Intel's chairman Craig Barrett is in Africa to talk about initiatives designed to end the digital divide. He tells BBC News of the challenges the continent faces as it attempts to reap the benefits of the technological revolution.
Intel chairman Craig Barrett is on a tour of Africa
We have a saying in our company: PCs aren't magic, teachers are magic.
When we go into schools and focus on education and technology - our primary focus is on training the teachers how to effectively use the technology. So far we've help train between four and a half and five million teachers around the world.
It's not just bringing the technology to the classroom.
If you train teachers effectively in how to use the technology and how to use it in the classroom to make it more interesting more exciting, to teach young people how to solve problems.
If technology can help do that, that's great. But if I were given the choice of being able to train and certify teachers as opposed to just bringing in technology to the classroom, I would pick training.
Let's get heavily qualified teachers into the classroom. That will do more than any piece of hardware or software or connection to the internet.
It's wonderful to have connection to internet, to have access to world's body of education.
But the teachers are the real magic in the classroom.
I'm only sorry we are not able to do more as an individual company. I would like to run our teacher training in every country. I would like to be involved in computer labs in every school.
But there is a finite amount of energy and resources we can put into these activities.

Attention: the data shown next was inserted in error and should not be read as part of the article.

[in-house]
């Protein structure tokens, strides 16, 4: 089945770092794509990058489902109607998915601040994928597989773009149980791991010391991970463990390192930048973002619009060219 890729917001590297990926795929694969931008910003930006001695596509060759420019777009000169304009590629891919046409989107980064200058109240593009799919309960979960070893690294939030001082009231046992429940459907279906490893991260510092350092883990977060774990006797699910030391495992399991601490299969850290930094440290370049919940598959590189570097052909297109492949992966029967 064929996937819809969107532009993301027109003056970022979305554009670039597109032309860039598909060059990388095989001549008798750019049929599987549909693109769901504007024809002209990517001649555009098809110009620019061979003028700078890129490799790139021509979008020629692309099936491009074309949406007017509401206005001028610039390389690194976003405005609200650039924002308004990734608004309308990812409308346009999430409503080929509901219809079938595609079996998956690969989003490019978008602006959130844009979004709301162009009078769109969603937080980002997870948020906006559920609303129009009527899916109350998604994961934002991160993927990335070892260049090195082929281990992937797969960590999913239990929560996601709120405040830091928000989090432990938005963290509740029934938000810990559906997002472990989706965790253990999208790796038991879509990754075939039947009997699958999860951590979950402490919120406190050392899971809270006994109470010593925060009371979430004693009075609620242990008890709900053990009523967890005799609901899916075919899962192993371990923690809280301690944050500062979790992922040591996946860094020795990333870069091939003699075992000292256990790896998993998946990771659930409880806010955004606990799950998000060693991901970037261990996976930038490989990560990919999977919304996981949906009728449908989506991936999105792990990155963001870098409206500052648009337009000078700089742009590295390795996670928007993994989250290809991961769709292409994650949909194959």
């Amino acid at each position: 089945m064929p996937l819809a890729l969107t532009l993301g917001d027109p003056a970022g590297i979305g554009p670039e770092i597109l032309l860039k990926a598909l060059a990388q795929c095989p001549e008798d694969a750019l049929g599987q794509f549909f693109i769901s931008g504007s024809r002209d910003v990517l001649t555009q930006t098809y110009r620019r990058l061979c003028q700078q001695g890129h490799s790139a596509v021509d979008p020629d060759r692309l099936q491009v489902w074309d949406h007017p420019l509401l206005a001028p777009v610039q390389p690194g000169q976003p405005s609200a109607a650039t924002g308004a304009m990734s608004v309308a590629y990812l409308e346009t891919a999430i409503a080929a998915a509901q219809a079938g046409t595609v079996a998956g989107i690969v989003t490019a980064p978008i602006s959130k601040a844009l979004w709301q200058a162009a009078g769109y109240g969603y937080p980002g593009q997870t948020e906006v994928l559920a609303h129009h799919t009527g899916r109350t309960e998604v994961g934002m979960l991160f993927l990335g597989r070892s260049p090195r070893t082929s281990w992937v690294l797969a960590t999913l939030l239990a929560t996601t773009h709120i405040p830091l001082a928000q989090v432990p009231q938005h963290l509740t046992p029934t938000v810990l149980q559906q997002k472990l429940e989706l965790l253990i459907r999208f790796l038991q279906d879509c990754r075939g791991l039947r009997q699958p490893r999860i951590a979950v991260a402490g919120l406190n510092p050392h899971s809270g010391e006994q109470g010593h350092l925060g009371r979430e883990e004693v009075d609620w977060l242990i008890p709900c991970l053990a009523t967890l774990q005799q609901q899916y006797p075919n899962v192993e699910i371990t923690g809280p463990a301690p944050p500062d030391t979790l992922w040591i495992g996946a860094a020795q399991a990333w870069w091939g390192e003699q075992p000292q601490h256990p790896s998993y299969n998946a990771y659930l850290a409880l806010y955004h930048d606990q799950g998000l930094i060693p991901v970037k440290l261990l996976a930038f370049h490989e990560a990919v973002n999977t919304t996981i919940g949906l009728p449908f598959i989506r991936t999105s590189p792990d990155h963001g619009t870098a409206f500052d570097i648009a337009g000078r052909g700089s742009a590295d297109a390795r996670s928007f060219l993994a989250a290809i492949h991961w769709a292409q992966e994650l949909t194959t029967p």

There is so much that could be done.
I certainly hope that Africa will not just reach the Millennium Development Goals for access to technology but comprehensively beat them.
But it's not an issue of technology. It's not an issue of what solution do you bring.
It's an issue of getting people aligned, different agendas and priorities on the same page. Getting all the African countries aligned saying, 'Yes, we need these infrastructures in place'. Saying yes to getting a submarine cable in place to getting broadband infrastructure that crosses national boundaries.
We're just starting to see the internet take off. But the lack of broadband capability is a real retarding force on the internet in Africa.
There is a hierarchy of issues. First you need to have international access - so that submarine cables, fibre - going from the African coast to the US, Europe and other countries.
The next step is going from those submarine cables to terrestrial cables to the major cities.
Beyond that you have to worry about connecting villages and individuals once you've got the fibres to the big cities.
The challenges are a lack of submarine cables, there's no overarching strategy to have a fibre network throughout Africa. It's more a regional or country by country issue and that's been relatively slow.
If you look at what broadband or ITC in general can bring they are better education, better health care, economic development and a more transparent governance model.
Those are the four things you want in any country independent of the state of their local economy.
In Africa it is not a choice between clean water and broadband. You can do more than one thing at a time.
You don't want to give a society clean water but then say you can't have access to knowledge, education or economic development.
If you do that, you are sentencing the next generation to living in poverty.
This is a man made limitation in Africa. It's not a technology limitation that Africa faces.
If African leadership can agree on a common set of priorities I believe they can move very rapidly.
Governments can either facilitate or hold it back. I hope they move forward and work in concert to roll out the technology as widely as possible.